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New Delhi: Amid a massive controversy over US President Donald Trump's claim on Kashmir mediation, India Tuesday said Prime Minister Narendra Modi never made any such request to the US leader and reiterated that Kashmir is a bilateral issue.

External Affairs Minister S Jaishankar said in Rajya Sabha that all outstanding issues between India and Pakistan can be discussed only bilaterally, thereby ruling out any third party mediation.

"I would like to categorically state that no such request has been made by the prime minister to the US President," he said after Congress and other opposition parties raised the issue of the claim made by Trump in his meeting with visiting Pakistan Prime Minister Imran Khan in Washington on Monday.

He said it has been the consistent position of India that all outstanding issues with Pakistan can be discussed only bilaterally.

"Any engagement with Pakistan will require an end to cross border terrorism," he said, adding Shimla and Lahore accords signed between India and Pakistan provide the basis for resolution of all issues bilaterally.

Opposition parties were, however, not satisfied by the statement by the External Affairs Minister and wanted the prime minister to come to the House and clarify.

This led to heated exchanges between opposition benches and Chairman M Venkaiah Naidu, who adjourned proceedings till 1200 hours.

Jaishankar noted that on Monday the US President had in his talks with Khan stated that he is ready to mediate on the Kashmir issue, if requested.

"No such request was made to the US President," he said adding his statement on the floor of the House should leave no confusion in minds of countrymen.

Earlier, Chairman Naidu said he has received notice under Rule 267, requiring suspension of business of the day, from Congress deputy leader Anand Sharma and CPI's D Raja.

Naidu said he is not admitting the notice but considering its importance he would allow it to be raised in form of a Zero Hour mention to which the External Affairs Minister would like to respond.

But before that the country should be seen as speaking in one voice on the sensitive issue of national importance, Naidu said.

Sharma said Trump had in comments aired on television, stated that Prime Minister of India had at the recent G20 meeting in Osaka in Japan sought his mediation.

India's position has been consistent and clear on Pakistan and Pakistan-occupied Kashmir (PoK) and has always maintained that it will not accept third party mediation in purely bilateral issue.

Since Parliament is in session and considering that the comments were made by the President of the world's most powerful nation to the prime minister of another country, Prime Minister Modi should come to the House and clarify on the issue, he said.

Raja wanted to know if there was any change in India's position on third party mediation on Kashmir issue.

"The denial given by officials of Ministry of External Affairs is not enough. The prime minister should come to House and clarify," he said.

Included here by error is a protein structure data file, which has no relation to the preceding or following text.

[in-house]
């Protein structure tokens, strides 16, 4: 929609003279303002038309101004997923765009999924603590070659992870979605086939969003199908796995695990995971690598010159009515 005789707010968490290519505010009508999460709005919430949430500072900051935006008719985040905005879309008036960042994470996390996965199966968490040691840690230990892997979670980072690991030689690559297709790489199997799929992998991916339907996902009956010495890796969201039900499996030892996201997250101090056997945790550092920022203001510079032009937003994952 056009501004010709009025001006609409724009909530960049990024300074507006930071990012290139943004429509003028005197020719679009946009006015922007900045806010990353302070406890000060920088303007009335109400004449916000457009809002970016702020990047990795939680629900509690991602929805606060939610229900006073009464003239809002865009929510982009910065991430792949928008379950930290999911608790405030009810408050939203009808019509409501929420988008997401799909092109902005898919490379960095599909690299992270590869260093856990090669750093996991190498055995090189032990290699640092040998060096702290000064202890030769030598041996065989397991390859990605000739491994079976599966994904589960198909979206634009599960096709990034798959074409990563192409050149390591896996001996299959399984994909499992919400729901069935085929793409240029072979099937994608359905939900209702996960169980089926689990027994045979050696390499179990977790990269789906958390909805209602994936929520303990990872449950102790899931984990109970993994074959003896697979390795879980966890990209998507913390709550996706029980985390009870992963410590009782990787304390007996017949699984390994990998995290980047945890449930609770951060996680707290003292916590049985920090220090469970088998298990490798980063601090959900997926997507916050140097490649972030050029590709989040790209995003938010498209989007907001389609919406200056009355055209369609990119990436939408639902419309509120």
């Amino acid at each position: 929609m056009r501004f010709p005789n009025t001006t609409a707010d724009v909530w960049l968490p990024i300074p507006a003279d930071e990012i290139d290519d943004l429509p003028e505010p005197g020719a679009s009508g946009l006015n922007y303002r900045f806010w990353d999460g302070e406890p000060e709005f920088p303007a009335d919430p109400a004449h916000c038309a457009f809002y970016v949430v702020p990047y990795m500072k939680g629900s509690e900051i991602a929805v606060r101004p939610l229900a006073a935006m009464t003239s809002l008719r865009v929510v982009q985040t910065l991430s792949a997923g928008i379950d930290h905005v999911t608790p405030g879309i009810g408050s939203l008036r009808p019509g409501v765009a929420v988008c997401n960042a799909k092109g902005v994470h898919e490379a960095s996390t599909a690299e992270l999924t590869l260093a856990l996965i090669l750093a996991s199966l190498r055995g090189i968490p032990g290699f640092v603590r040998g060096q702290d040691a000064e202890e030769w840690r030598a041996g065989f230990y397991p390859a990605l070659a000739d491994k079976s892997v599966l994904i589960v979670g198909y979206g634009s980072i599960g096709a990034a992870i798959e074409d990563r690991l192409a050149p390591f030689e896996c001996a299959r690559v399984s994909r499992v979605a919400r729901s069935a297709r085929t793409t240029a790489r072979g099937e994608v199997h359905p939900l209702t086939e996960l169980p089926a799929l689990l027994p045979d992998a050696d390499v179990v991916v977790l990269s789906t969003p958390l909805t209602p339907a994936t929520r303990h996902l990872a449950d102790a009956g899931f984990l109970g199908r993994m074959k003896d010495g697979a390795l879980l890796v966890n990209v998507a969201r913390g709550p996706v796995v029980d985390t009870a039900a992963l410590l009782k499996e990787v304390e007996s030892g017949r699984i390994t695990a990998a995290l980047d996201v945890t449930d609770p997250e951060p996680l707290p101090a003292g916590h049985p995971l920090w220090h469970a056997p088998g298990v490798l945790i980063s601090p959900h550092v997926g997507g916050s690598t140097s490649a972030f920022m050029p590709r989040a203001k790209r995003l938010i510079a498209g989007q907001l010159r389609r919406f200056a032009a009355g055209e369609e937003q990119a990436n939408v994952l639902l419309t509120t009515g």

Trump had made the remarks at his meeting with Khan at the White House on Monday.

"If I can help, I would love to be a mediator," Trump was quoted as telling reporters with Khan beside him.

"I was with Prime Minister Narendra Modi two weeks ago and we talked about this subject and he actually said 'Would you like to be a mediator or arbitrator', I said 'Where', He said 'Kashmir'.

"Because this has been going on for many, many years... I think they would like to see it resolved and you (Imran Khan) would like to see it resolved. If I can help, I would love to be a mediator," Trump said, referring to a meeting with Modi on the sidelines of the G20 meeting.

Khan was quick to respond, saying, "Prayers of over a billion people will be with you if you can mediate and resolve the situation".

Jaishankar said, "No such request has been made" by Modi and it has been India's consistent position that all outstanding issues with Pakistan are discussed only bilaterally.

"The Shimla Agreement and the Lahore Declaration provide the basis to resolve all issues between India and Pakistan bilaterally," he said.

Opposition party members soon started raising slogans.

Naidu asked members not to make a national issue into a political issue.

"You have more confidence in the American President than India's Foreign Minister?" he asked as members continued to protest.

He asked members to be seated as this was "sending a wrong signal".

As Naidu moved to other Zero Hour mentions, Derek O'Brien of the TMC protested vigorously , saying the Leader of the Opposition Ghulam Nabi Azad too was not given an opportunity to seek a clarification.

Naidu shot back, asking if he was questioning the chair.

As O'Brien continued to protest, Naidu ordered that nothing will go on record.

"This is not fair," he remarked as the angry exchange continued.

He then abruptly adjourned proceedings till 1200 hours.
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